PHOENIX (AP) — Dr. John Carr may treat animals for a living, but dogs and cats don't loom large in the novels he writes on the side. Instead, he counts on ghosts, immortality and even infidelity to provoke thought.
"I write as an escape for me, and I don't want to be writing about work," said the Avondale veterinarian, who works at Warner Vista Animal Hospital in Gilbert.
Writing as J. Maynard Carr, he has self-published two thrillers, "The Second Floor" and "Cross-Linked," and is working on a third, which he calls "a naughty book."
In "The Second Floor," main character Kelly Avery escapes from her abuser and moves into a house that's haunted by Lenora, a ghost who suffered domestic violence in her previous life. They try to help each other in the fast-paced and captivating tale.
"Cross-Linked" is about a pharmaceutical tycoon who uses his wealth to develop a gene-therapy device that he hopes will help him achieve immortality.
In the novel-in-progress, Carr tackles promiscuity and drug addiction. "It's about infidelity and the struggles that it causes for a young woman," he said. "All of the characters are bad people, and I have never written a book like that before. I'm a good guy; I try to be a good guy. I get to step out of myself."
During his long commute between the West Valley and Gilbert, Carr mulls his plots and the particular actions of his characters. But once he pulls into the parking lot, he said, he discards his novelist's cap to prepare for the day's work ahead. Unless it's a slow day, when he may pick up his story in-between his appointments, he does not write at work.
And slow days are rare.
Warner Vista Animal Hospital mainly treats dogs and cats, with the odd ferret, rabbit or bird. Carr sees 15-20 patients daily and performs four or five surgeries each week. Spays and neuters top the list, with dentistry and cancer treatment following behind.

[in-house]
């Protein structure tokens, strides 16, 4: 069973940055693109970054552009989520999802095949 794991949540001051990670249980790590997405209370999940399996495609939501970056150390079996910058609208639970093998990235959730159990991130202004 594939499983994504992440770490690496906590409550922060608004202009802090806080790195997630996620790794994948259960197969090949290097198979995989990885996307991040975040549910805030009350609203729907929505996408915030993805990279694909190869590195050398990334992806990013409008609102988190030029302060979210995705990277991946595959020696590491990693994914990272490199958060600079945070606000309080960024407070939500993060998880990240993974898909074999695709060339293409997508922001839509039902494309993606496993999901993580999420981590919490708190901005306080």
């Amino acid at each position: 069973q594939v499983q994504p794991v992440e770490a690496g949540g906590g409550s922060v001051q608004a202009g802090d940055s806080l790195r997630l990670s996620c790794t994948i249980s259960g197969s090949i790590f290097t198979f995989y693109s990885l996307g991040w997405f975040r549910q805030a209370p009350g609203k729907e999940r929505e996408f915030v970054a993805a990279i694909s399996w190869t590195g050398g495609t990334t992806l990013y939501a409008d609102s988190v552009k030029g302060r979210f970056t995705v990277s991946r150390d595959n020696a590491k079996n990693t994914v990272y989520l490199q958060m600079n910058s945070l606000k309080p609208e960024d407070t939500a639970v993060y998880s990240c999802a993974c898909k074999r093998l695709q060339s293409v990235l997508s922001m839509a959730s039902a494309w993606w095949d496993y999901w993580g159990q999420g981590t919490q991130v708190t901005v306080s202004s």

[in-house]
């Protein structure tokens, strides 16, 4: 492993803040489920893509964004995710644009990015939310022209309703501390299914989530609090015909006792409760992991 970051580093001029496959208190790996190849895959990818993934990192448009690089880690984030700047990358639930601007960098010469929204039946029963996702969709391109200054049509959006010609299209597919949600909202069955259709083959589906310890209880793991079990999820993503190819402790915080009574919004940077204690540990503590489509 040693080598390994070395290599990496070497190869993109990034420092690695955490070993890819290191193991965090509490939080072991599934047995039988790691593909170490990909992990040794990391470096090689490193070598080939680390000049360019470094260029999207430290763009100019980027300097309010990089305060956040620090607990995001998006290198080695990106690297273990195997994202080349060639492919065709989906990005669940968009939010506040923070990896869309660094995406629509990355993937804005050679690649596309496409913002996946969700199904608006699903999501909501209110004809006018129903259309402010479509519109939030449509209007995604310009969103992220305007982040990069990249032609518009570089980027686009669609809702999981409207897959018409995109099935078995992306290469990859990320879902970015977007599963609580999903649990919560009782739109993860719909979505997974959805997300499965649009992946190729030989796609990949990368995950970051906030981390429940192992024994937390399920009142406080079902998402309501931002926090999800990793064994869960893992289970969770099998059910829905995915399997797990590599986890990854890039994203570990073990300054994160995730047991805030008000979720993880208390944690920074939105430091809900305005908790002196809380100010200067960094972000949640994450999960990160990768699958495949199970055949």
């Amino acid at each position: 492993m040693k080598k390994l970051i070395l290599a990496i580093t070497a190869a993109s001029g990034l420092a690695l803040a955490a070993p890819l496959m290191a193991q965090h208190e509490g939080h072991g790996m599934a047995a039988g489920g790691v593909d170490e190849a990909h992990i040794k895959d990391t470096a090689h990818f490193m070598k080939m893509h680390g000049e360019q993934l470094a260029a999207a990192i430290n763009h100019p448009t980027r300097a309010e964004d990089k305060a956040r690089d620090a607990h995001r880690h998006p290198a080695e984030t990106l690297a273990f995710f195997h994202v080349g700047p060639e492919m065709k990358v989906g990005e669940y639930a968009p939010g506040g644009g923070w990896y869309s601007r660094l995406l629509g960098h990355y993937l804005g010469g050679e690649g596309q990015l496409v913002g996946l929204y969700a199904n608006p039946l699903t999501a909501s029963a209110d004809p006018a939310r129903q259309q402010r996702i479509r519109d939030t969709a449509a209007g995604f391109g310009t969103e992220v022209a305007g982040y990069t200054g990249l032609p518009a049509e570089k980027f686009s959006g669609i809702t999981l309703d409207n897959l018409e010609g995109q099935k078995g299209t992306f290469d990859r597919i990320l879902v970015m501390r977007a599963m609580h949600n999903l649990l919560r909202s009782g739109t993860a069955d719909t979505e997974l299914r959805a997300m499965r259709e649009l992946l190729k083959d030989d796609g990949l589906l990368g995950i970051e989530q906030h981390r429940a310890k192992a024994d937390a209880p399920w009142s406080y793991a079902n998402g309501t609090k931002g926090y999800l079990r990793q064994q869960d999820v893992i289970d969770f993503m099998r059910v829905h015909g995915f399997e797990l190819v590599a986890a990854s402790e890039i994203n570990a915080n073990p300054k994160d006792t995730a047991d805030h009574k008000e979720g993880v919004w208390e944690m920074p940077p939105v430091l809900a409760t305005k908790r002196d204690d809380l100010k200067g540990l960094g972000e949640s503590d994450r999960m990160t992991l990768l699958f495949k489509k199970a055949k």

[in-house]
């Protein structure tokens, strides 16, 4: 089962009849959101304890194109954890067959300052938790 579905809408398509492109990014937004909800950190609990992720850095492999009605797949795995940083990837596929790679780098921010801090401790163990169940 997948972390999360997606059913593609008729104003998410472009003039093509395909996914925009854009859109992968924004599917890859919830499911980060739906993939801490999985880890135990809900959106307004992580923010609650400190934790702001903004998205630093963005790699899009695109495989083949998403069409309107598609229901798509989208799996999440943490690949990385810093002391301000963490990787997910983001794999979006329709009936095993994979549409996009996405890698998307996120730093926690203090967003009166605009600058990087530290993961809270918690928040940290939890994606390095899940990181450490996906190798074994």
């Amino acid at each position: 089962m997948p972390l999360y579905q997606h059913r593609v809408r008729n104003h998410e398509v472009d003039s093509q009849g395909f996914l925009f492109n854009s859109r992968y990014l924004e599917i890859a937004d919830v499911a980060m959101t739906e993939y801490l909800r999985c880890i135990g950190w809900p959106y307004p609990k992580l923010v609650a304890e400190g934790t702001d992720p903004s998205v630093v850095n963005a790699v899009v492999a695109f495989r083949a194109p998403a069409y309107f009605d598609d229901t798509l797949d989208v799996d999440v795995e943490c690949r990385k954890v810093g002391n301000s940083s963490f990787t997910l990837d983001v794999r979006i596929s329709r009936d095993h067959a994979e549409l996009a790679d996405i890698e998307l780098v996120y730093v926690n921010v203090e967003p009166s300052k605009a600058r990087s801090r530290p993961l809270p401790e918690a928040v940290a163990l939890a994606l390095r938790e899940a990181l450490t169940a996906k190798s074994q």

Carr has a special interest in treating cancer, but said that stricken pets cannot usually be saved.
"It's something where we can give them a good quality of life and extend the time of their life and have them do well. When you're treating cancer, you almost always lose when you're treating pets. That's OK because we were able to help them," he said.
It's also difficult to turn things around for birds, who can't communicate their illness until they are almost dead, he said.
Warner Vista Animal Hospital has a clientele of about 25,000, which works well for the veterinarian-author's efforts to market his novels. Magazine articles about Carr's books are displayed in the reception area.
"Marketing is the key. I am fortunate because I can market my book to the people who come in here. Most of the people who buy my books are my clients. I have one client who has bought more books than my mother has," he said.
Marnie Schubert, public information officer for Queen Creek and a Gilbert resident, takes her two dogs and a cat to Carr.
"For a guy who clearly understands how to communicate with the animals he helps, he also has an amazing ability to weave human nature into the stories he tells," Schubert said, adding that she once skipped dinner because she was trying to finish reading "The Second Floor."
"Dr. Carr has a writing style that really engages the reader and keeps the pages turning. I especially appreciate that he focuses on strong female characters who really come to life in the story," she said. "He creates a world in his books that is very easy for the reader to step into and visualize."
His wife, Lisa, a school nurse, is supportive of his writing, too, as are his three children ages 12-18.
Despite his literary talents, Carr plans to stay on as a veterinarian and keep adding to his 25 years of experience.
"That's my first passion; that's what I truly love to do," he said. "I write for fun, and the fact that I can make a little money from a hobby is a really cool thing. Even if I were to become wildly successful as an author I think I will continue to be a veterinarian."
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